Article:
A little archaeological tourism: Stonehenge

I took the opportunity, as I was down in Dorset for PhD induction week, to take the family to some of the crown jewels of Neolithic Britain. Stonehenge and Avebury, the archaeologists’ equivalent of Disneyland – complete with, at Stonehenge at least, a magnificent range of age-appropriate merchandise, its very own shuttle bus, and a pleasingly diverse range of tourists flocking to see it.

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My audience wasn’t the easiest to convince. My partner is a scientist and wasn’t too impressed by midsummer sunrises or landscape contexts or Bronze Age ancestor cultists building tombs with a view – “Yes, but what actual facts can you tell me about Stonehenge?” Sigh. At the other end of the critical spectrum my son, age 19 months, was mostly interested in collecting gravel (verdict: tasty) and robbing sticks from replica Neolithic house hearths (verdict: make a great noise when smacked slightly menacingly on the ground).

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I was childishly excited by the Stonehenge branded, well, everything – from water to sandwiches to snowglobes to replica pottery. I restricted myself to some suitably archaeological Christmas cards and our usual novelty fridge magnet (my hobby of collecting these is possibly even more tragic than my attempts to get the family to play “spot the ancient monument!” in the car, a game I always win because neither of them know what a hill fort even looks like, amateurs).

It seemed my plan to visit on a weekday in September to avoid the crowds didn’t entirely go to plan. Coaches spilled forth excited waves of visitors, who paraded like lines of leaf-cutter ants, with their information leaflets waving skyward, around the set route that circumnavigates the stones. Though the A344 has been scrubbed from the landscape, the A303 still thunders past in the near distance, robbing the visitor of any true opportunity to  lose themselves in the experience of the landscape. I have a fierce attack of nostalgia here, remembering  the quaint curiosity of a pair of American tourists asking why it had been built so close to the road, during an undergraduate field trip a long time ago. The more I think on it, the more I view the slow trudge among the crowds who murmur lines from the guidebook, generating a susurration in a dozen languages like a hall of monks at prayer, as the perfect modern day recreation of the possible march up the Stonehenge Cursus to view the stones. The loud and vibrant youth, failing miserably to synchronize their jump for that perfect Facebook profile picture, are clearly “those people” who turn up on solstice day after too much mead, waving their antler headdresses a little too enthusiastically and generally not taking themselves too seriously.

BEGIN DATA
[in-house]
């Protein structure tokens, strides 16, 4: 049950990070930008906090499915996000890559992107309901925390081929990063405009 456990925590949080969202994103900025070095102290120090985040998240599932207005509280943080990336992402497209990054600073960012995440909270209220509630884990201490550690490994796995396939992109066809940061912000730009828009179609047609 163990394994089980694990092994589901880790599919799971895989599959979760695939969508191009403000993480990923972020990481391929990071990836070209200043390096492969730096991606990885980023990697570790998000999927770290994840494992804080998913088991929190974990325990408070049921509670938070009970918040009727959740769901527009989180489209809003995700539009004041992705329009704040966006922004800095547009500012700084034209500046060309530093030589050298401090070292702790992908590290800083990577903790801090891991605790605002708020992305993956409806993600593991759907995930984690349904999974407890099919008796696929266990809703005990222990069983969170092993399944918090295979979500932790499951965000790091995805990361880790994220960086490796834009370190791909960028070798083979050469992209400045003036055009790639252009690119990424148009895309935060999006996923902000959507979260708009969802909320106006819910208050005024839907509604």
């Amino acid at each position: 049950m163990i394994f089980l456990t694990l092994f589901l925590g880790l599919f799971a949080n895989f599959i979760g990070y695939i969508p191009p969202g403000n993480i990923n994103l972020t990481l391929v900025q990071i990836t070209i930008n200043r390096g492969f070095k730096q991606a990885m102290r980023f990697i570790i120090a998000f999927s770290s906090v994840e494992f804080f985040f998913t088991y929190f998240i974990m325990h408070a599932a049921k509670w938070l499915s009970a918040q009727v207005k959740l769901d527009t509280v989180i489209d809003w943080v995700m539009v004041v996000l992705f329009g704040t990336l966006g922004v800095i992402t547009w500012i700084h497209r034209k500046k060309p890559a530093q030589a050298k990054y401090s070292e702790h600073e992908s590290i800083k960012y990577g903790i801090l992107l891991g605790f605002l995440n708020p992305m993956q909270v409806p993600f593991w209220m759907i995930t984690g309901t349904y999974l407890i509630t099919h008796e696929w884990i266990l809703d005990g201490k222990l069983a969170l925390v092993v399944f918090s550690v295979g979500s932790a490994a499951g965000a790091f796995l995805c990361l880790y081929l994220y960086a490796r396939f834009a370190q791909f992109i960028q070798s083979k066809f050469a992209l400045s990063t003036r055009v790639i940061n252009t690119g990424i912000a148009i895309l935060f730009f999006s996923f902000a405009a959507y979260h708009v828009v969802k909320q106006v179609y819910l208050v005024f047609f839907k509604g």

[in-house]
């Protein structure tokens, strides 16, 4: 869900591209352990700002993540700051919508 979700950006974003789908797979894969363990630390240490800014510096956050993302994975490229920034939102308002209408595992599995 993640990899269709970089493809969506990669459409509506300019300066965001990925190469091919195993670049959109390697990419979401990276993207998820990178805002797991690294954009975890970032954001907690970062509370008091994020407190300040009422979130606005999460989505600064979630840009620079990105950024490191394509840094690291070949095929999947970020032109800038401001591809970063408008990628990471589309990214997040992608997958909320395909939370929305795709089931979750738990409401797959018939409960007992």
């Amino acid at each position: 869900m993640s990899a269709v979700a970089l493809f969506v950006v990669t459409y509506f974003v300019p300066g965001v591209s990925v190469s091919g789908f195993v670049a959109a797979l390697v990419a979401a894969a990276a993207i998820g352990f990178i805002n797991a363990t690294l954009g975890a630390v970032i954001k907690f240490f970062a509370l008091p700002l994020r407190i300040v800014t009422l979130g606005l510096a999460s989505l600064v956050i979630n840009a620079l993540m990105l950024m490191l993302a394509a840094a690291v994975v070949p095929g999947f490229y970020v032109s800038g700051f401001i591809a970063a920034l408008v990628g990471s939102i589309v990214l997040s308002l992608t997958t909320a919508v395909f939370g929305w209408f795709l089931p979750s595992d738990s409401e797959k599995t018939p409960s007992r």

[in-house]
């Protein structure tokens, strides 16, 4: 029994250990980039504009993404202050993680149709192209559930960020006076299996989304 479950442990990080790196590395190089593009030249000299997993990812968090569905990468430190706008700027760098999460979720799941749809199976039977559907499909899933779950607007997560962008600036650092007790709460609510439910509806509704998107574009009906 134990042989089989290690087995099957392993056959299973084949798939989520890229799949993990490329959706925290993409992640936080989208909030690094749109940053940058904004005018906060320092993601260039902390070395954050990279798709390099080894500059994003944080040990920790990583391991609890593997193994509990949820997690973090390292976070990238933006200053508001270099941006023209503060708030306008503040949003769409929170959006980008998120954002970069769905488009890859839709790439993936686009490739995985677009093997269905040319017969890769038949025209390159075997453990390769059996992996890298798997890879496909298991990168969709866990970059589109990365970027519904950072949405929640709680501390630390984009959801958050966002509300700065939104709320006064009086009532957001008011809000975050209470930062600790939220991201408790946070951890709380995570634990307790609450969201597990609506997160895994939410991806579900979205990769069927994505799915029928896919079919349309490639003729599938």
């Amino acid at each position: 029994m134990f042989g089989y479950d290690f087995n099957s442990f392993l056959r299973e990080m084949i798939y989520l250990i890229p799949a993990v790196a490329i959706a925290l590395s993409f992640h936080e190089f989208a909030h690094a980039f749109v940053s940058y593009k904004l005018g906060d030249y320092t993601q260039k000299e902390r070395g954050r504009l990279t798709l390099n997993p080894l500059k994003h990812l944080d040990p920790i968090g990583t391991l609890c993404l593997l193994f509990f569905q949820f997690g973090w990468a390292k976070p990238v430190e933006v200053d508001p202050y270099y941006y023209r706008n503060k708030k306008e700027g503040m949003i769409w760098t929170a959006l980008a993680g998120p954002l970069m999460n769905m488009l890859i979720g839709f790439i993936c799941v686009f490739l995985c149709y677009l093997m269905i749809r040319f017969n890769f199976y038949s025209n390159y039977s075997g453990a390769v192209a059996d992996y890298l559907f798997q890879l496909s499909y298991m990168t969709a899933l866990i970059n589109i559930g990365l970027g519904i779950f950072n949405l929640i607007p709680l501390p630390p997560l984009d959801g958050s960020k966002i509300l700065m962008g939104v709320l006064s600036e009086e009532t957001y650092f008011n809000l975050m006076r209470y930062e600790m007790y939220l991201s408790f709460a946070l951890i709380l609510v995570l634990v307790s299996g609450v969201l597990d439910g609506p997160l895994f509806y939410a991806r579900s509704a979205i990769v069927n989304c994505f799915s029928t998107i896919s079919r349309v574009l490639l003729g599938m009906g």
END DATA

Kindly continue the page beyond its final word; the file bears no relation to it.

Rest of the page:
You can probably tell now why I and my scientist partner don’t see eye to eye on site interpretation.

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